“Often the quickest route from one African country to another is via Europe. More than 80% of airlines operating in the continent are foreign.”

Africa does not control its Air traffic. Nations like Ghana do not even own their own telecommunications company. How then does one develop if they cannot even control their Air transport or communications?


The entire global remittances system is set up in such a way as to rob the poor (especially in Africa) to pay the rich.

In 2013, international migrants sent $413 billion home to families and friends — three times more than the total of global foreign aid (about $135 billion). This money, known as remittances, makes a significant difference in the lives of those receiving it and plays a major role in the economies of many countries. Economist Dilip Ratha describes the promise of these “dollars wrapped with love” and analyzes how they are stifled by international regulatory obstacles.

Dilip Ratha wrote a fascinating and enlightening blog with Dame Tessa Jowell titled, ‘It’s time to repeal the remittances “Super Tax” on Africa‘. It’s a must read. Here are some excerpts:

Remittances are the shining light of development policy. While debate rages in austerity-hit Western capitals about spending on aid, remittances cost tax-payers nothing. Remittances to developing countries are worth nearly half a trillion dollars – that’s three times the level of aid – and they’re rising fast, quadrupling since the turn of the century. And remittances work. It’s hard to imagine a more efficient targeting system than people sending money home to their own families and the facts bear that out; remittances are linked to improved economic, health and education outcomes. And as if those benefits weren’t enough, remittances are a huge driver of financial inclusion, acting as a gateway to banking for the people sending and receiving them.

But people sending money home to many parts of the world, particularly sub-Saharan Africa, are paying far too much. They face what is, in effect, a remittances ‘super tax’. A worker sending $200 from London to Lagos can pay fees of over 13%, more than fifty percent above the global average. And within Africa it’s even worse, sending money from South Africa to Malawi could cost upwards of 20%. Of course we all expect some fees for financial transactions but there is strong evidence that these costs are excessive and are restricting the poverty-zapping remittances that reach poorer countries. Reducing fees for sub-Saharan Africa to the global average for instance would mean an extra $1.3 billion reaching families in the region.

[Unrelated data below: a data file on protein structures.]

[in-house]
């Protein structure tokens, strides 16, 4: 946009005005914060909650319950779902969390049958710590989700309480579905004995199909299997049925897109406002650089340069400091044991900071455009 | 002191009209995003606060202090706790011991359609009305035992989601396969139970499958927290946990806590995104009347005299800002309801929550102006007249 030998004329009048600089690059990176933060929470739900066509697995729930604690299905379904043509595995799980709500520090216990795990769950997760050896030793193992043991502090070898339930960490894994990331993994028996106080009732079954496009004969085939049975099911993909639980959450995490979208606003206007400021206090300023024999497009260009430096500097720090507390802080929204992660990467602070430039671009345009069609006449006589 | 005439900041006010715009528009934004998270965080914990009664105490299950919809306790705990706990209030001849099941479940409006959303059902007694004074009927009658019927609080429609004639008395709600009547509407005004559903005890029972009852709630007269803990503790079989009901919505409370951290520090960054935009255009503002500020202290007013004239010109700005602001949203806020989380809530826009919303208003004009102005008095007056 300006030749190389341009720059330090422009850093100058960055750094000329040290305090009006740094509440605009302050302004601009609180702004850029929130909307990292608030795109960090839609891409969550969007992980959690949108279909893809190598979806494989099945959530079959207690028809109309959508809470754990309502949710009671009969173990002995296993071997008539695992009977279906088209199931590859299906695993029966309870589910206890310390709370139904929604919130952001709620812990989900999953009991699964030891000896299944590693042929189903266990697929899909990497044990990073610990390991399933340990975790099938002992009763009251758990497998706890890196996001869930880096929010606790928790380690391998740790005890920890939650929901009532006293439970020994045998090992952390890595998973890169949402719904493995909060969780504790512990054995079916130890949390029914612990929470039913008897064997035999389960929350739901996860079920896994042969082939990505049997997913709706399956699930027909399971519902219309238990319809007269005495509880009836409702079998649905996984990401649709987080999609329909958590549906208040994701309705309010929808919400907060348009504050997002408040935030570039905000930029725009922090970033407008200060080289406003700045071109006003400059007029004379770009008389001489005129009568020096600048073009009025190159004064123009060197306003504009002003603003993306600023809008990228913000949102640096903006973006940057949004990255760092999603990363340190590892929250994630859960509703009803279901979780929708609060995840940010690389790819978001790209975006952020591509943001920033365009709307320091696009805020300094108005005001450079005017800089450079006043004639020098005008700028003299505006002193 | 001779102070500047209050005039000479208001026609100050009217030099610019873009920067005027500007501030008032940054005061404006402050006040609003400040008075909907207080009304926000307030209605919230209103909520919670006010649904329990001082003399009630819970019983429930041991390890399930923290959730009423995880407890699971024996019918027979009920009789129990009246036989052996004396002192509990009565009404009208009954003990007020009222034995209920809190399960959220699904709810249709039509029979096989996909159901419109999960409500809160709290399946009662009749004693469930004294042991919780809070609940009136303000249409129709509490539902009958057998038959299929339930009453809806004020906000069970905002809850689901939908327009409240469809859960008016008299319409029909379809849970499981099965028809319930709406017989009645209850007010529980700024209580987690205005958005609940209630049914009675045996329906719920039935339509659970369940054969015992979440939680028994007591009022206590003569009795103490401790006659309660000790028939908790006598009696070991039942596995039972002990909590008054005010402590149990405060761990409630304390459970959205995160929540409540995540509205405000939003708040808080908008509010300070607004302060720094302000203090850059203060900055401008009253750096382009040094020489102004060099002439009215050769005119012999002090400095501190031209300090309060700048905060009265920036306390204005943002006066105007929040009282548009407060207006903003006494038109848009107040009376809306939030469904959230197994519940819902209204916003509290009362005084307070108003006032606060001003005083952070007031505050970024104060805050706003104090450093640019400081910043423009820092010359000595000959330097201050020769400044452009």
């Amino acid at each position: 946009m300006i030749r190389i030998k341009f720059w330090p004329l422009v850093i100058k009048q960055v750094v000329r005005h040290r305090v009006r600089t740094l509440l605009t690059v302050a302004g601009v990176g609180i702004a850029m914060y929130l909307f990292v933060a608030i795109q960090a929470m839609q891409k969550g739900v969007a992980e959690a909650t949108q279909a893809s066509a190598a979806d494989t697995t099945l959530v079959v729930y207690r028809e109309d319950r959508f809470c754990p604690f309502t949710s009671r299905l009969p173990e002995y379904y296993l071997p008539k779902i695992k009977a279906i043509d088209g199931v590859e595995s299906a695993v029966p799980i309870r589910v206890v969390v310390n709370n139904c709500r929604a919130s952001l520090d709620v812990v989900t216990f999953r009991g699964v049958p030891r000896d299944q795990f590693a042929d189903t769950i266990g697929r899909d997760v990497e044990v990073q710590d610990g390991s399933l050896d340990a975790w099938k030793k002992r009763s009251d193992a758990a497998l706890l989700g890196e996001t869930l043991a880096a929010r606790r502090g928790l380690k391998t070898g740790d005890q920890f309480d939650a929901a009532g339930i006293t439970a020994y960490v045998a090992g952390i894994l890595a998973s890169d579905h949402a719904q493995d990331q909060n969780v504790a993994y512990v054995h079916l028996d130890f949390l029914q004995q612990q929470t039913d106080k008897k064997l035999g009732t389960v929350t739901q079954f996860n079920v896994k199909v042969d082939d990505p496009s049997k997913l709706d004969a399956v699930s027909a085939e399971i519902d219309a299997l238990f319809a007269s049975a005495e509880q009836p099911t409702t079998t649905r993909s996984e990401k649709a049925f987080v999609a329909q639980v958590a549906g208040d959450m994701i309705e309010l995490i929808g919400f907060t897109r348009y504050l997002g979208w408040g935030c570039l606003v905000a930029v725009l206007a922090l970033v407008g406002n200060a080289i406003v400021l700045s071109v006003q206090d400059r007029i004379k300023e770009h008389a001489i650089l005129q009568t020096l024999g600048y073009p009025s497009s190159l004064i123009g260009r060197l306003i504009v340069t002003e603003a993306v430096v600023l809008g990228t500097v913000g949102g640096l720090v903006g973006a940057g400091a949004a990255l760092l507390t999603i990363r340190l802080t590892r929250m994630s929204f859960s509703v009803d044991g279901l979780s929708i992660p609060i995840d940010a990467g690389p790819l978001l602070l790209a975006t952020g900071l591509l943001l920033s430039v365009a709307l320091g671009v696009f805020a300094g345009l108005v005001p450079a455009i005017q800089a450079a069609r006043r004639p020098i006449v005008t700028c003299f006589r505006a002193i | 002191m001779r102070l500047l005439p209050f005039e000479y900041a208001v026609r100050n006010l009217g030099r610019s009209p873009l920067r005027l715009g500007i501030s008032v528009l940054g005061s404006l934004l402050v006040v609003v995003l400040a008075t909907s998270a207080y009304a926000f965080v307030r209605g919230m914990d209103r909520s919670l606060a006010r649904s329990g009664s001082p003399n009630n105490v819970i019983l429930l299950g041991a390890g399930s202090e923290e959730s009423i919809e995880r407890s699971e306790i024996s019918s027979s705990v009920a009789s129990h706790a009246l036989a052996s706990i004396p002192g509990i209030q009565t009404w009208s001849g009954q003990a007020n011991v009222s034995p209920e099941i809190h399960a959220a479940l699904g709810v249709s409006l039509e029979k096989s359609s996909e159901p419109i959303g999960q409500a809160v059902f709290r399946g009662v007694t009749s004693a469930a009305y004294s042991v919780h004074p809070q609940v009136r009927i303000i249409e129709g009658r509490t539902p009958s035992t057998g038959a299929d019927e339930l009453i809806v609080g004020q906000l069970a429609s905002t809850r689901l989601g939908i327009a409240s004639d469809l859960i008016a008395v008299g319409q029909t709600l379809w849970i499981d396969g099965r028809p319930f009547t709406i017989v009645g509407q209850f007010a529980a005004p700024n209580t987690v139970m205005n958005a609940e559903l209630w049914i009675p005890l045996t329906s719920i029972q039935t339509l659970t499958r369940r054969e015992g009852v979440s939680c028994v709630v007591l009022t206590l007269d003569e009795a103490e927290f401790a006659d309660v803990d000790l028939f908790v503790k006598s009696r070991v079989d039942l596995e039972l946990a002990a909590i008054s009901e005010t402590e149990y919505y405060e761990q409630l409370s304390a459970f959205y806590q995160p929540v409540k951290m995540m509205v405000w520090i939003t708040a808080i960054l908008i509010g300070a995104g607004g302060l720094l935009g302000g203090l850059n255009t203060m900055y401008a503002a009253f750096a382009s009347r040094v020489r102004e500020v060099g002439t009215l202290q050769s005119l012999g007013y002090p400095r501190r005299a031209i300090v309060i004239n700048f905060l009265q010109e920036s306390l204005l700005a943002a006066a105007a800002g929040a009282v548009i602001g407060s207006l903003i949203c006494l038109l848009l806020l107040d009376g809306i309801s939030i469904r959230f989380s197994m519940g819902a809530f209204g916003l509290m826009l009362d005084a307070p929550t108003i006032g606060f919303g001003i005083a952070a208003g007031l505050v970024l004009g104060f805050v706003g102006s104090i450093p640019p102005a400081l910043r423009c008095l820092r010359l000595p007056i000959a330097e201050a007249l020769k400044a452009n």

…Indeed, if the cost of sending remittances could be reduced by just 5 percentage points relative to the value sent, remittance receipts in developing countries would receive over $20 billion dollars more each year than they do now. That amount of money could educate 18 million children and buy enough vaccines to prevent 8 million children dying from diseases like malaria.

Revisionist Narratives

Another challenge is African’s by and large are not the authors of their history or destiny. Africa does not at present dictate its narrative and part of the reason for that is because they do not control the money, global media and its narrators.

The continent does not even control how it is represented on the world maps. There is a good article by Sophie Morlin-Yron on CNN dubbed “What’s the real size of Africa? How Western states used maps to downplay size of continent”. It reads:

Our world map is wildly misleading. It’s all down to the European cartographer Geert de Kremer, better known as Mercator, and his 16th century map projection — a common template for world maps today — which distorts the size of countries.

“Somehow this map projection came to be used on most world maps, especially those produced for classrooms since the beginning of the 1900s,” says Menno-Jan Kraak, president of the International Cartographic Association and professor of cartography at the University of Twente, Netherlands. “Most of us have grown up with this world image.”

On the Mercator map, Africa — sitting on the equator, reasonably undistorted — is left looking much smaller than it really is. But Canada, Russia, the United States and Europe are greatly enlarged.

“The world maps that prevail today have been embedded in Western imaginations since the British empire. They continue (to prevail) despite many challenges to their fairness and accuracy because they underpin the ongoing Anglo-Euro-American presumption that the world belongs to them, and pivots around these geo-cultural axes,” Franklin says.